According to a Daily Mail Online report, Prisha Mosley, now 25, said in a 53-page complaint filed at the Superior Court in Gaston County that she was just 17, confused and grappling with mental health issues when medical practitioners suggested to her a cross-sex hormone treatment and double breast removal would help solve her health problem.
Now, she regrets the entire move, blaming the doctors for lying to her only to make more money and a good name for them. Mosley said the clinicians lied to her that testosterone jabs would help resolve her condition and “grow a p–nis.” Trusting the process, her breast was removed the following year.
According to her complaint, the entire procedure left her with irreversible scars and new challenges, including a hairy body, a deep voice, no breasts, a damaged vagina, and pain around her neck and shoulder. With such traumatizing complications, Mosley believes she cannot breastfeed and may be infertile.
Mosley blamed the clinicians for lying to her by omission and deliberately failing to let her know of the life-altering consequences of such procedures. She also accused the doctors of not advising her on other available alternative courses of treatment for her condition, with her lawyer stating that they wanted to “make money off her and bolster their credentials in the emerging field of so-called gender-affirming care.”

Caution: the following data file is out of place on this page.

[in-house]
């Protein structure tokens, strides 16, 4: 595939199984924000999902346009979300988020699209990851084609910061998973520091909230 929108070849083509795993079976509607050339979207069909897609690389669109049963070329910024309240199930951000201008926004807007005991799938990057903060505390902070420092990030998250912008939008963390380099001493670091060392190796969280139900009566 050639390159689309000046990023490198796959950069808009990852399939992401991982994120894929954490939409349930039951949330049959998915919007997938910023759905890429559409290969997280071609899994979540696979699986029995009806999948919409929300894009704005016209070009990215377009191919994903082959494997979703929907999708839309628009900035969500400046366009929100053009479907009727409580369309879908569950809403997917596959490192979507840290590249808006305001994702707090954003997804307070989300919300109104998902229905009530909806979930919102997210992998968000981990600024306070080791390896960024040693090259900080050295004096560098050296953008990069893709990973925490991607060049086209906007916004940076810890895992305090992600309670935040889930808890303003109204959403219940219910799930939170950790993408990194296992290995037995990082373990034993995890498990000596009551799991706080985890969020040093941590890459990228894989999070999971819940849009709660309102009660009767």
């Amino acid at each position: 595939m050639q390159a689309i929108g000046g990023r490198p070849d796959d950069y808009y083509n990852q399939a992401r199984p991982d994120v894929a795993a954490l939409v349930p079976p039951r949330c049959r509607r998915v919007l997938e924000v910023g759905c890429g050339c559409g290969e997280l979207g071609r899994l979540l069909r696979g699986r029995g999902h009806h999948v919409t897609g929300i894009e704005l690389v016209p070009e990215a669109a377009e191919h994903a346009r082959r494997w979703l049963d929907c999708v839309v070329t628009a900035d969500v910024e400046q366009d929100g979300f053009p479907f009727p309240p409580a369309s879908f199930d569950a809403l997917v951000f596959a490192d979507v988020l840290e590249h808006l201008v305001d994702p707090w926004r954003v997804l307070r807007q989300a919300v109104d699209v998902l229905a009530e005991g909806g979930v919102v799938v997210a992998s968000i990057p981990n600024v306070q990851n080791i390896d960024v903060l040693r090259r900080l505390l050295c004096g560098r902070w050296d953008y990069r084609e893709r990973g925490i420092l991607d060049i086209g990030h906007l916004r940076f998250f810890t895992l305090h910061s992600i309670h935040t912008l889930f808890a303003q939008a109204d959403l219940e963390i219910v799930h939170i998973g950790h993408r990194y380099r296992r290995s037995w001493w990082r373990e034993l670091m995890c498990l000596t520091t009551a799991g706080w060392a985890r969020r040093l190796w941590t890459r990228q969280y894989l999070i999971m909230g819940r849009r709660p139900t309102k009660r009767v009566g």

Mosley is among the latest victims of transgender transition treatment to sue her doctors in a legal battle that could prove pivotal in shaping the current debate about transgender rights and gender transition procedures, especially on children and teens.
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Caitriona Maria is an education writer and founder of TPR Teaching, crafting inspiring pieces that promote the importance of developing new skills. For 7 years, she has been committed to providing students with the best learning opportunities possible, both domestically and abroad. Dedicated to unlocking students' potential, Caitriona has taught English in several countries and continues to explore new cultures through her travels.